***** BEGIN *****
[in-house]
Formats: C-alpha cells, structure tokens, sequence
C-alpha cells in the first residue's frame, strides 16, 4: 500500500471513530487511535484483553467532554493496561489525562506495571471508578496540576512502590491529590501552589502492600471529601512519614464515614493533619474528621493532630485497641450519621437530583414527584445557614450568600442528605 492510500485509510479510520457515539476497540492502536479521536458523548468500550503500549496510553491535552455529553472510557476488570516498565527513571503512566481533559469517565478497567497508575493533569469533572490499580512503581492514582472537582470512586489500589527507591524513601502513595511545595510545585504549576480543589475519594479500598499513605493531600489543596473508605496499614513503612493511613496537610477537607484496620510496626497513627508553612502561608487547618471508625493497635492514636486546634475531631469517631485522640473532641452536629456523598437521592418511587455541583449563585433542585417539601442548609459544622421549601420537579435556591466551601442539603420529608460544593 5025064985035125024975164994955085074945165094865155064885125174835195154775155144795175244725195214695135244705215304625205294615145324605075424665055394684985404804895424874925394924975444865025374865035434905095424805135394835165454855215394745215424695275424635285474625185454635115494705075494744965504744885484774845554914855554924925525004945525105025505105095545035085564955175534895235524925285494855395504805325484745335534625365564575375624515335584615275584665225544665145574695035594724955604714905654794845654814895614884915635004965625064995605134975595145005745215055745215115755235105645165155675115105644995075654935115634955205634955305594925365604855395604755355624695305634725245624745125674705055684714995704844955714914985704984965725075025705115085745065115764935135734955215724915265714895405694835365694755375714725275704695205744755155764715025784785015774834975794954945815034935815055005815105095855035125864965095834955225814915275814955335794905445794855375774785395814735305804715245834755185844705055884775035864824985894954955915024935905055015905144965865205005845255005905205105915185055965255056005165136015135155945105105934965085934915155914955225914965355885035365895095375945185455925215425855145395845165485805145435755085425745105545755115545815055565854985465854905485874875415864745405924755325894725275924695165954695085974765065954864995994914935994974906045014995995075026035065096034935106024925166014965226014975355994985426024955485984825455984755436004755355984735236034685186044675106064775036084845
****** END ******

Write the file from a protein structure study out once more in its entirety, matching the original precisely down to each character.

[in-house]
Formats: C-alpha cells, structure tokens, sequence
C-alpha cells in the first residue's frame, strides 16, 4: 500500500471513530487511535484483553467532554493496561489525562506495571471508578496540576512502590491529590501552589502492600471529601512519614464515614493533619474528621493532630485497641450519621437530583414527584445557614450568600442528605 492510500485509510479510520457515539476497540492502536479521536458523548468500550503500549496510553491535552455529553472510557476488570516498565527513571503512566481533559469517565478497567497508575493533569469533572490499580512503581492514582472537582470512586489500589527507591524513601502513595511545595510545585504549576480543589475519594479500598499513605493531600489543596473508605496499614513503612493511613496537610477537607484496620510496626497513627508553612502561608487547618471508625493497635492514636486546634475531631469517631485522640473532641452536629456523598437521592418511587455541583449563585433542585417539601442548609459544622421549601420537579435556591466551601442539603420529608460544593 5025064985035125024975164994955085074945165094865155064885125174835195154775155144795175244725195214695135244705215304625205294615145324605075424665055394684985404804895424874925394924975444865025374865035434905095424805135394835165454855215394745215424695275424635285474625185454635115494705075494744965504744885484774845554914855554924925525004945525105025505105095545035085564955175534895235524925285494855395504805325484745335534625365564575375624515335584615275584665225544665145574695035594724955604714905654794845654814895614884915635004965625064995605134975595145005745215055745215115755235105645165155675115105644995075654935115634955205634955305594925365604855395604755355624695305634725245624745125674705055684714995704844955714914985704984965725075025705115085745065115764935135734955215724915265714895405694835365694755375714725275704695205744755155764715025784785015774834975794954945815034935815055005815105095855035125864965095834955225814915275814955335794905445794855375774785395814735305804715245834755185844705055884775035864824985894954955915024935905055015905144965865205005845255005905205105915185055965255056005165136015135155945105105934965085934915155914955225914965355885035365895095375945185455925215425855145395845165485805145435755085425745105545755115545815055565854985465854905485874875415864745405924755325894725275924695165954695085974765065954864995994914935994974906045014995995075026035065096034935106024925166014965226014975355994985426024955485984825455984755436004755355984735236034685186044675106064775036084845